This month marks the 170th anniversary of the first raising of the U. S. flag over the city of San Diego. San Diego was then still a part of Mexico, which was at war with the United States. An American naval fleet patrolling off the California coast dispatched one of its ships, the Cyne, to sail into San Diego Bay and take possession of the town.
After encountering no resistance from a Mexican brig anchored nearby, the captain of the Cyne sent a party of sailors and marines ashore in two boats. The party was commanded by Navy Lieutenant Stephen Clegg and Marine Lieutenant William Maddox.
The sailors and marines landed at La Playa (part of today’s Point Loma] and walked five miles into Old Town, again encountering no opposition. “There had been no Mexican soldiers in San Diego for over nine years,” according to Ed Scott in his book, San Diego County Soldier-Pioneers.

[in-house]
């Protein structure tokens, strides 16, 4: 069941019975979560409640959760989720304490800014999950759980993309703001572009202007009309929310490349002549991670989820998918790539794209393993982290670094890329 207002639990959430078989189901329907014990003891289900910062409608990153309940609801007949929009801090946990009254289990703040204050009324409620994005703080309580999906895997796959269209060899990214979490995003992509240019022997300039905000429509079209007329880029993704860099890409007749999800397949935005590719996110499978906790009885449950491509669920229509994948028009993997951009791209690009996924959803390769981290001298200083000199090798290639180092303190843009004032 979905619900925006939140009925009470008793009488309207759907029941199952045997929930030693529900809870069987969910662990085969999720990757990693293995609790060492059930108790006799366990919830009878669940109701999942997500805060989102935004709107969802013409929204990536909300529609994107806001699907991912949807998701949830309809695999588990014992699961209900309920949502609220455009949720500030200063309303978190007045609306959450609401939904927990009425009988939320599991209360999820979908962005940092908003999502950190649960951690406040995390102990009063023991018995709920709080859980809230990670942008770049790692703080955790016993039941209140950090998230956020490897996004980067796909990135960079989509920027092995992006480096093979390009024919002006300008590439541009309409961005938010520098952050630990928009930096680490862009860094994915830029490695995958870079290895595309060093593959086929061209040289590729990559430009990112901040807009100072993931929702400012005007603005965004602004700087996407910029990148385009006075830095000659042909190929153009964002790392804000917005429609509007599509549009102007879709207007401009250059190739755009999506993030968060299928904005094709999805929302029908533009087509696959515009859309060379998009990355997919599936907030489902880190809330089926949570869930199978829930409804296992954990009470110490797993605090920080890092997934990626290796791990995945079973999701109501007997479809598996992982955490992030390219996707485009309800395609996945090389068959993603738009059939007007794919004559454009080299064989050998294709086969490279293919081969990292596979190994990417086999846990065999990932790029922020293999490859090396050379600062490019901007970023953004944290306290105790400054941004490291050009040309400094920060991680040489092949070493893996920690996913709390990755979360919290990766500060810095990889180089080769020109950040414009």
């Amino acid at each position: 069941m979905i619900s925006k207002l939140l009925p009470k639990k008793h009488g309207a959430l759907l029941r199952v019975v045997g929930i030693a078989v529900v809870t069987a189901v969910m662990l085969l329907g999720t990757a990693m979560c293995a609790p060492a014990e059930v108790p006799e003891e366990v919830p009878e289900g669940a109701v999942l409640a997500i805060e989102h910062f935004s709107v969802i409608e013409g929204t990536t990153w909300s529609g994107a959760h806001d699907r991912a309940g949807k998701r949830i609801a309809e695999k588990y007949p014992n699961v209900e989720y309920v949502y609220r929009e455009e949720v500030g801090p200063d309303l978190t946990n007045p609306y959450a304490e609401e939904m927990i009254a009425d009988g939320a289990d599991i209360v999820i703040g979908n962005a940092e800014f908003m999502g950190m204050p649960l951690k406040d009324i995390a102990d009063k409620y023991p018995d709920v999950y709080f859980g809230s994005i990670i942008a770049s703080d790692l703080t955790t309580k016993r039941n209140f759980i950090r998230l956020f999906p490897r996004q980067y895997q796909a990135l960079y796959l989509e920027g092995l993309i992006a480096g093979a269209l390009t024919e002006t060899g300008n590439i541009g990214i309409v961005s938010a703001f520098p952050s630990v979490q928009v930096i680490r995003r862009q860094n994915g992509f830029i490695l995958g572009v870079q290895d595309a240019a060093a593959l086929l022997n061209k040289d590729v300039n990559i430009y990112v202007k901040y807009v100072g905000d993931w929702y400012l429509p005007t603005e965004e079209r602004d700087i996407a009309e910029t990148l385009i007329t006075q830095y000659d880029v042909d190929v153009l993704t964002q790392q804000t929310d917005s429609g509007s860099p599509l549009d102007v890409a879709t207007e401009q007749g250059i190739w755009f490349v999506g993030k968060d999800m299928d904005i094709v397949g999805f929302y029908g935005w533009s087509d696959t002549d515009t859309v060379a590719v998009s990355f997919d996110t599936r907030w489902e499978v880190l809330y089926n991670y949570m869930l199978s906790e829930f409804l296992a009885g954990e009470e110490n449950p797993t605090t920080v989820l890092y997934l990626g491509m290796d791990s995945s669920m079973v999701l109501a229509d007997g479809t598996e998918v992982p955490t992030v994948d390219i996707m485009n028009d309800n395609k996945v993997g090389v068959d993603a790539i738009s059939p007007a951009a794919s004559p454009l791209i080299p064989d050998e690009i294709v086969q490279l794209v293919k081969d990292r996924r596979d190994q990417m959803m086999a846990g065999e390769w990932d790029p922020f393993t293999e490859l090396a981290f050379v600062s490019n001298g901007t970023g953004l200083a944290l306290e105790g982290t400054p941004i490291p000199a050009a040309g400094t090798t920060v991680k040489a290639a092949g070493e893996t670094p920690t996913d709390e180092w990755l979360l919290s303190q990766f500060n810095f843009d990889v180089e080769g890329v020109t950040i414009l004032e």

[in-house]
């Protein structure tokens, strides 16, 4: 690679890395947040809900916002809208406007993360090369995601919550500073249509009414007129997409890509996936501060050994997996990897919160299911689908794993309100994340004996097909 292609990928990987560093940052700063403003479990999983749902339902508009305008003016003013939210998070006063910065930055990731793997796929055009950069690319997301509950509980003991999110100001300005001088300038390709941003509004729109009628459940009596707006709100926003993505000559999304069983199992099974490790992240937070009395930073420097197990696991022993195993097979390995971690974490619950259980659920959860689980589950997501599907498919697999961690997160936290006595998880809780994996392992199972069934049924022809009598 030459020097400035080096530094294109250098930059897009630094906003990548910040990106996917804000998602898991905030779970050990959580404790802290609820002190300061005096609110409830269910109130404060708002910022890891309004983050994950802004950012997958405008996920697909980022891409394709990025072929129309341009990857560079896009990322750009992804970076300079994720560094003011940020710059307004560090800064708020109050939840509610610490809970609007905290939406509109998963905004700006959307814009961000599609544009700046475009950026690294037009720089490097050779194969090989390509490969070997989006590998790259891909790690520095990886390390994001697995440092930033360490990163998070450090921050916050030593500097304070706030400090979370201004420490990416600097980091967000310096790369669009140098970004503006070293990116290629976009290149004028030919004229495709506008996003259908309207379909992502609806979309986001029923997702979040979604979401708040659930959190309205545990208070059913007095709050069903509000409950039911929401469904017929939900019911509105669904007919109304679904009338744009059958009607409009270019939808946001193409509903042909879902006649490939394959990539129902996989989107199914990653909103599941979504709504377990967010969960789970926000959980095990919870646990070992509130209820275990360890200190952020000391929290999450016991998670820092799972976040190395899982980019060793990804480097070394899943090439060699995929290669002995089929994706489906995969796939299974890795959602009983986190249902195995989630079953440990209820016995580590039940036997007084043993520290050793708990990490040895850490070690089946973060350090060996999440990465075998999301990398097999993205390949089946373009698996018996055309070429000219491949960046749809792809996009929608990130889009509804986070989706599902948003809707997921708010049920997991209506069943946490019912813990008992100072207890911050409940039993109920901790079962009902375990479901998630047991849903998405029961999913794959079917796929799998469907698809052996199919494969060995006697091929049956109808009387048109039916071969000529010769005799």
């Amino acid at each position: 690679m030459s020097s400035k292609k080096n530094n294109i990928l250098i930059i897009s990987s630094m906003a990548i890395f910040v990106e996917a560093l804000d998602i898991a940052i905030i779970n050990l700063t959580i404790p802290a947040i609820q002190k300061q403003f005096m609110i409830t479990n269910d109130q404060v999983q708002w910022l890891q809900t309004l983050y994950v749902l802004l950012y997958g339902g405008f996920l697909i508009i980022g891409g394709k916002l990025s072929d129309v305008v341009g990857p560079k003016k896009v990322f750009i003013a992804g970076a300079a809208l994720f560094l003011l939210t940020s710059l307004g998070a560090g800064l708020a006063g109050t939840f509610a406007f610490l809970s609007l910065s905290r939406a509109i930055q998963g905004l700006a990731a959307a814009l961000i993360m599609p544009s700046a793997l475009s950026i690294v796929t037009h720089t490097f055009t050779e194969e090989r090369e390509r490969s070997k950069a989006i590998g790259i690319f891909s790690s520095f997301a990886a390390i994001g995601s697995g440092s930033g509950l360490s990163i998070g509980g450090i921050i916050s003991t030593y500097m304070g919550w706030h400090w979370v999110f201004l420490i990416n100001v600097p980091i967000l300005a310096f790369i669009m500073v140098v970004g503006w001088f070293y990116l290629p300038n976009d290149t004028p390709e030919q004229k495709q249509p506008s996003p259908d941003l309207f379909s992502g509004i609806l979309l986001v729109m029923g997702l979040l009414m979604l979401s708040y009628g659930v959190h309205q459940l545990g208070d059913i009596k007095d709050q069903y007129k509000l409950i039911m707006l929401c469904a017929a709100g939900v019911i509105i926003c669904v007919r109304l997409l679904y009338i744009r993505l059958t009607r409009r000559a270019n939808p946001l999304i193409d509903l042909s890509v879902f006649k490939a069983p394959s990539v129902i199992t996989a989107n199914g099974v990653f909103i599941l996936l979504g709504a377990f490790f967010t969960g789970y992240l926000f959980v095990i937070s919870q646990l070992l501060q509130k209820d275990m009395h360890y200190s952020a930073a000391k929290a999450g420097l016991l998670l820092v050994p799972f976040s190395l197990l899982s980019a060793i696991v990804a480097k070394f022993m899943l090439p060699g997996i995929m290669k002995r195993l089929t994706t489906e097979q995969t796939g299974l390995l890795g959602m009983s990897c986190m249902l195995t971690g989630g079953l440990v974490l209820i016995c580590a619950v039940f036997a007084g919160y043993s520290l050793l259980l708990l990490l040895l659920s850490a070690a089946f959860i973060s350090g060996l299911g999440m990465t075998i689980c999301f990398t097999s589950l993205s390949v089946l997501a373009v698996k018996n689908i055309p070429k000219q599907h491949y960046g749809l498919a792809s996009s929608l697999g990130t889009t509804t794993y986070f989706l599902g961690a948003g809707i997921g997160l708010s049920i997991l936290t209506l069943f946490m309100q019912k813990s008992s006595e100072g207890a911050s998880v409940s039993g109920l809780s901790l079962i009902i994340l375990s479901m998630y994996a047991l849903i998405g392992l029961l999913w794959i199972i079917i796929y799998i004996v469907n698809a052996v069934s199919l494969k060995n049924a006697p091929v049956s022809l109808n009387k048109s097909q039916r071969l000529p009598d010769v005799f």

Fighting would take place in subsequent months, but on that day the flag of the United States was raised in front of the Casa de Estudillo with no resistance. The log of the Cyne itself records the event pretty matter-of-factly: “At 9 p. m. the launch returned and at 10:50 the Alligator [second of the two boats] with Lieutenant Rowan, after taking possession of San Diego and hoisting the American flag, leaving all our marine guard, under Lieutenant Maddox, on shore to defend the flag and town.”
In addition to the Scott book, information for this post came from the book, San Diego, A Chronological & Documentary History,1535-1976 compiled and edited by Robert Mayer.
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